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Foreground: View from the roof of the Physics Research Deck. Background: The Crab Nebula University of Leeds Department of Physics & Astronomy

The South Pole Air Shower Experiment (SPASE)

The South Pole Air Shower Experiment was an array of scintillation detectors used to detect cosmic ray air showers with a central hut housing the recording electronics. This hut was known affectionately as the "SPASE shack". The array was based on the design of the GREX array at Haverah Park and operated almost continuously between 1988 and 1998 when it was decommissioned. The array consisted of 24 scintillator detectors, spaced 30m apart.

SPASE was built in an attempt to find point sources of cosmic gamma rays in the sky of the southern hemisphere and possibly provide an insight into the origin of cosmic rays.

Where was SPASE?

As the name suggests SPASE was situated in Antarctica, just 200m from the geographic South Pole!

A SPASE detector shortly after the array was built in 1988
The Amundsen-Scott Base with SPASE detectors in the foreground (photo: J.Perrett)
View of the SPASE array
The SPASE array in 1992. The large building in the foreground is an atmospheric and climate research facility known as "Clean Air"

Why build an experiment at the South Pole?

The reasons for building any experiment at the South Pole are not at first obvious. After all, the South Pole is a very harsh place to work, it is a long way from the rest of civilization, and it is expensive to send both people and equipment there.

The real reason for building SPASE at the South Pole is because objects in the sky (such as stars or galaxies which may be point sources of cosmic rays) rotate by 360 degrees once every 24 hours. Their angle above the horizon remains constant and they do not appear to rise and set like at other latitudes. This makes analysis of cosmic ray air showers easier.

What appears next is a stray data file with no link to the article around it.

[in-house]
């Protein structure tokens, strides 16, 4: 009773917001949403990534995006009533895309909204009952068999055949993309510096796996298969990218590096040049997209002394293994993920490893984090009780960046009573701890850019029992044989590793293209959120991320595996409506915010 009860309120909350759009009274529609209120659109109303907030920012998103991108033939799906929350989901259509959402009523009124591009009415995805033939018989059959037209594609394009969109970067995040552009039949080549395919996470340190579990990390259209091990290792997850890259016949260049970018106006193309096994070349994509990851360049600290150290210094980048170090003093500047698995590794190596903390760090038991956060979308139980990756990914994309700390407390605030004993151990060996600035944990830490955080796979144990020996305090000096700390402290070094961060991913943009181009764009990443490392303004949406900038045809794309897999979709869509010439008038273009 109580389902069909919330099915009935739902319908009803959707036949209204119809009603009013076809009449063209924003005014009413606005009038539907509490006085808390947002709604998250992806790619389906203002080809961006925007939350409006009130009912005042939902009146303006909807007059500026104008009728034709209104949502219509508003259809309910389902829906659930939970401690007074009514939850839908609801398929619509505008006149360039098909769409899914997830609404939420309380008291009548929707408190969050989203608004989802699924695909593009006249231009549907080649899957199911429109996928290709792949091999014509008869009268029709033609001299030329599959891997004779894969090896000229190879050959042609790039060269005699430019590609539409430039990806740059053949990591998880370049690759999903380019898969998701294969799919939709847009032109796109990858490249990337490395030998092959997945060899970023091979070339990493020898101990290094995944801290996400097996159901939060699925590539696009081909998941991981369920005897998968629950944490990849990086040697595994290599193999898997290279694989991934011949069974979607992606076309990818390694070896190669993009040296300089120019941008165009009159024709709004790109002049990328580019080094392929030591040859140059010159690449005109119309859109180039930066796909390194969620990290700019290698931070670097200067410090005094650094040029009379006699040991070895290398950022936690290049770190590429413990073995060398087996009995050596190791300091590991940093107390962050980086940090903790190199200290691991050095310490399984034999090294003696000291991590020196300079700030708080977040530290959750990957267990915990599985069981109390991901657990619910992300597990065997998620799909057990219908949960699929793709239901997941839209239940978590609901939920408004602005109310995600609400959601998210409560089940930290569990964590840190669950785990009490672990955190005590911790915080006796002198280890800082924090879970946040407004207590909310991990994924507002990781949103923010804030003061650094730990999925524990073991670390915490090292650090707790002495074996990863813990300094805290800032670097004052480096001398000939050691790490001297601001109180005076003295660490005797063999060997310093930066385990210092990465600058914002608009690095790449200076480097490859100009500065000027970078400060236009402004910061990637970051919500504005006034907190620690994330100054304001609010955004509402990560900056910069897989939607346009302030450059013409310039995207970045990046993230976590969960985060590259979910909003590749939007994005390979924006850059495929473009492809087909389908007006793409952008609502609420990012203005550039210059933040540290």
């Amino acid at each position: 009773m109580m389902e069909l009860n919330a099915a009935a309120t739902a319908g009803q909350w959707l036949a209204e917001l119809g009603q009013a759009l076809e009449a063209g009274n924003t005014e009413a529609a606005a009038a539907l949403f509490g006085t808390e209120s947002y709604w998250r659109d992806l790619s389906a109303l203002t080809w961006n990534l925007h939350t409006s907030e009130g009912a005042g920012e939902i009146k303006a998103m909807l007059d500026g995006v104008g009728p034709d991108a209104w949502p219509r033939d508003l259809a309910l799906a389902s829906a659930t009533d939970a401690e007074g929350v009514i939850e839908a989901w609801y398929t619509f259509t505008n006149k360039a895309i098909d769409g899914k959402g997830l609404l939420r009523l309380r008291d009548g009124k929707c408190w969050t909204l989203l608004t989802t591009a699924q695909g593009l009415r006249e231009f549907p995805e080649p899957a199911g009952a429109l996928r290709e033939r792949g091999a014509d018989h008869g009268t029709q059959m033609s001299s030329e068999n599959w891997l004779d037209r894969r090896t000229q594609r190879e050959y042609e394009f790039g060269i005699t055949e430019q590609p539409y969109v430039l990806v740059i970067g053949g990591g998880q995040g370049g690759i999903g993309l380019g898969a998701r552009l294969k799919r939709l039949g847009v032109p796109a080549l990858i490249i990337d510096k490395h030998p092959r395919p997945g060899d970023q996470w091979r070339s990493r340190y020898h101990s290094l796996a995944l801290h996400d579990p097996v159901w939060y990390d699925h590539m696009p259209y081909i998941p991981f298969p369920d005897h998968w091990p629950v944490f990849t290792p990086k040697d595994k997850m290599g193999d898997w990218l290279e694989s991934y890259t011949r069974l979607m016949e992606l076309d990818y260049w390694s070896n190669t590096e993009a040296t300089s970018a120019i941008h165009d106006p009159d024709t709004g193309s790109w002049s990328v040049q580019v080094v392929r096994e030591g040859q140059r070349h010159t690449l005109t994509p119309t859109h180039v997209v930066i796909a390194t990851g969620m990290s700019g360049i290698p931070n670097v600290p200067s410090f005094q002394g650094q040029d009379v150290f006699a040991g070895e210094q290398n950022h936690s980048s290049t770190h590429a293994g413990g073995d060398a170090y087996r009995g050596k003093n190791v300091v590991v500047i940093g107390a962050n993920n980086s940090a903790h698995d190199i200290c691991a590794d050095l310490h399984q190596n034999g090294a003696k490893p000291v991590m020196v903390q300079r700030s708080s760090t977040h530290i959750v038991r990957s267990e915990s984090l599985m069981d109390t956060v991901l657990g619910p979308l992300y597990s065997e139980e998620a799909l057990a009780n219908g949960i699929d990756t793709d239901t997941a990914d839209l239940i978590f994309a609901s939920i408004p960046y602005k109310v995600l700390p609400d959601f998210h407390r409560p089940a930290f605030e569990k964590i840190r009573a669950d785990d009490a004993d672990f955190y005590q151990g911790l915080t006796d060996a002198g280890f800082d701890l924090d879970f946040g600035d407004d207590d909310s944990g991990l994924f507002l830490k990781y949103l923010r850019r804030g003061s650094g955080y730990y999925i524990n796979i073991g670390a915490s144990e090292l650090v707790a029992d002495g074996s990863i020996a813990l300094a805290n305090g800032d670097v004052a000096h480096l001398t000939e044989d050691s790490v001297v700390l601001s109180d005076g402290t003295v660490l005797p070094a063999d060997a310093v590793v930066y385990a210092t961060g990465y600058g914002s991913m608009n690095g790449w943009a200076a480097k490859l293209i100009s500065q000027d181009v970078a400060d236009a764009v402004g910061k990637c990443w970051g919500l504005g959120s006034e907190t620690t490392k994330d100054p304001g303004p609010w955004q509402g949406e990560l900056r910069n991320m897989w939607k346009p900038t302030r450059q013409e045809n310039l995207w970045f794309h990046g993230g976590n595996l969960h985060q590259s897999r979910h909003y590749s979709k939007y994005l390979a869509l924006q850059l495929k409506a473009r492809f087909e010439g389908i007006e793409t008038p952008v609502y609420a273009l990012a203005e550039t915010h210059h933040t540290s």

Climbing into the SPASE shack through the roof!
Entrance to "SPASE shack" at the centre of the SPASE array. Originally it was possible to enter through the front door but over time snow drifts have up and the only way in is through the roof!
Working in SPASE Snow drift blocks the view from SPASE
Two views of the inside of the "SPASE shack. To the left you can see Simon Hart sitting amongst the electronics used to record data from the array. To the right is the view out of the window. Originally this gave a good view of the station but now all you can see is the snow glowing blue in the sunlight.

Why was SPASE decommissioned?

Although SPASE ran almost trouble free for over 10 years it was finally switched off in 1998. There were several reasons for this.
  • No cosmic gamma ray sources were observed. SPASE was designed to detect sources of high energy (1014 eV) gamma ray emission. Unfortunately none were found although data from the SPASE array was used to place limits on the gamma ray emission of many southern hemisphere sources.
  • Snow drifts were causing a problem. The SPASE array was built up-wind of the South Pole station and the large detectors caused large snow drifts to build up causing problems for the station. The picture at the top of this page shows a detector shortly after the array was built. By the time that the array was closed almost all of the detectors had become buried under snow.
  • A new array called SPASE-2 has now been constructed near to the Dark Sector about 1 km from the South Pole station were drifting does not cause problems. In addition the detectors used in the new array are small, flat and lie almost flush with the snow surface. Although this array will continue to search for cosmic gamma ray emission its primary goal is to investigate the composition of cosmic rays. This will be done by operating in conjunction with the VULCAN air cerenkov array and the AMANDA neutrino telescope.

    In addition to this SPASE-2 is a vital tool in the calibration of AMANDA.



Web site by the SPASEMAN   Site last updated May 13th 1999